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how do we study language in the brain?
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MRI: measurement of the volume, shape, and position of brain tissues fMRI: brain activity in response to some external stimuli; studies brain function DTI: anatomical connectivity fTCD: cerebral lateralization NIRS: amount and oxygen content of hemoglobin EEG: measure electrical brain activity that is directly related to a specific external event; auditory processing
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why are twin studies important to understanding the biological basis of dld?
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established that dld is highly heritable MZ twins more often resemble each other when it comes to dld than DZ twins
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what are some of the differences in brain structure and function associated with dld?
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hypoactivation in frontal and parietal regions that are implicated in memory and attention and the inferior frontal gyrus
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are genetic disorders impossible to treat?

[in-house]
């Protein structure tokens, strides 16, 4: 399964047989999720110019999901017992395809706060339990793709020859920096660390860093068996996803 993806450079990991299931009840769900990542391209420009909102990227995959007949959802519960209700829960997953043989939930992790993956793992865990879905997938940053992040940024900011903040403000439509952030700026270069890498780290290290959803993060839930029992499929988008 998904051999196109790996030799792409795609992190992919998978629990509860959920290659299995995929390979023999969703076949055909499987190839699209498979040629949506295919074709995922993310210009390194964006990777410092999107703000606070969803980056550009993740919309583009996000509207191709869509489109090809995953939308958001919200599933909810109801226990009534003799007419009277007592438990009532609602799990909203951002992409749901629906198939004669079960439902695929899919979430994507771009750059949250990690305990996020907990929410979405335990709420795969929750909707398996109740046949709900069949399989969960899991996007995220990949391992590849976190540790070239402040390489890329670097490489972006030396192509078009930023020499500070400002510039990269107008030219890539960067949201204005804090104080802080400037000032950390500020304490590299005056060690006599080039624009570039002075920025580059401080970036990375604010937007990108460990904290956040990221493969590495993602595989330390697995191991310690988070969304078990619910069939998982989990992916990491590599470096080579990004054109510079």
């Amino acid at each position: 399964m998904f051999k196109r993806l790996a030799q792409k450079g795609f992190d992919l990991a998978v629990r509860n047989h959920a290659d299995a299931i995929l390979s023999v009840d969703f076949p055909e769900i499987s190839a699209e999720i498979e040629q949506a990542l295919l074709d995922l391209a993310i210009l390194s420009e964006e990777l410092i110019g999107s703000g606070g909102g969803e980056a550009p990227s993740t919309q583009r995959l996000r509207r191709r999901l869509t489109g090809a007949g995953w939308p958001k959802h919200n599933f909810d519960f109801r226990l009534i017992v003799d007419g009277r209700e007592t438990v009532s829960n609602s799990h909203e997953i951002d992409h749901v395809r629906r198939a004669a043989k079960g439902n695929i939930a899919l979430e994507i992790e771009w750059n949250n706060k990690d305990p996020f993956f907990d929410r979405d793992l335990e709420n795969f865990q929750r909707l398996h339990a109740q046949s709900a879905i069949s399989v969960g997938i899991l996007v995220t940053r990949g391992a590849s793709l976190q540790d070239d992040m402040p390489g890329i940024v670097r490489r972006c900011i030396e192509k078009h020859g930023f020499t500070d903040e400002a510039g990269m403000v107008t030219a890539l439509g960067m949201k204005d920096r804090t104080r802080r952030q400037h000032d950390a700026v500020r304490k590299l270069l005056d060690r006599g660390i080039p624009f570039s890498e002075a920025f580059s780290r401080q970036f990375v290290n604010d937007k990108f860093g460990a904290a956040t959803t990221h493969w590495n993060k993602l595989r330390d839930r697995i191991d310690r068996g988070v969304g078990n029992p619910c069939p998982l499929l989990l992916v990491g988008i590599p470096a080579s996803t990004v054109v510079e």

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what environmental factors should we consider in dld?
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SES (maternel education, interactions)
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is dld a disorder of language or learning?
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what are the differences between top-down and bottom-up processing
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top-down: bottom-up: lower-level processes provide input necessary to the function of higher-level processes
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why is non-word repetition an important test to use in dld?
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deficits on this task are thought to index phonological short-term memory, as children with dld tend to have more difficult at increasing syllable length (acquiring new words requires retaining novel sound sequence in memory) a deficit in this could lead to a host of language deficits
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what have intervention studies revealed about the role of auditory processing in dld?
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when processing demands increase, capacity for recall is reduced; children with dld should have a harder time processing sentences of increasing length and complexity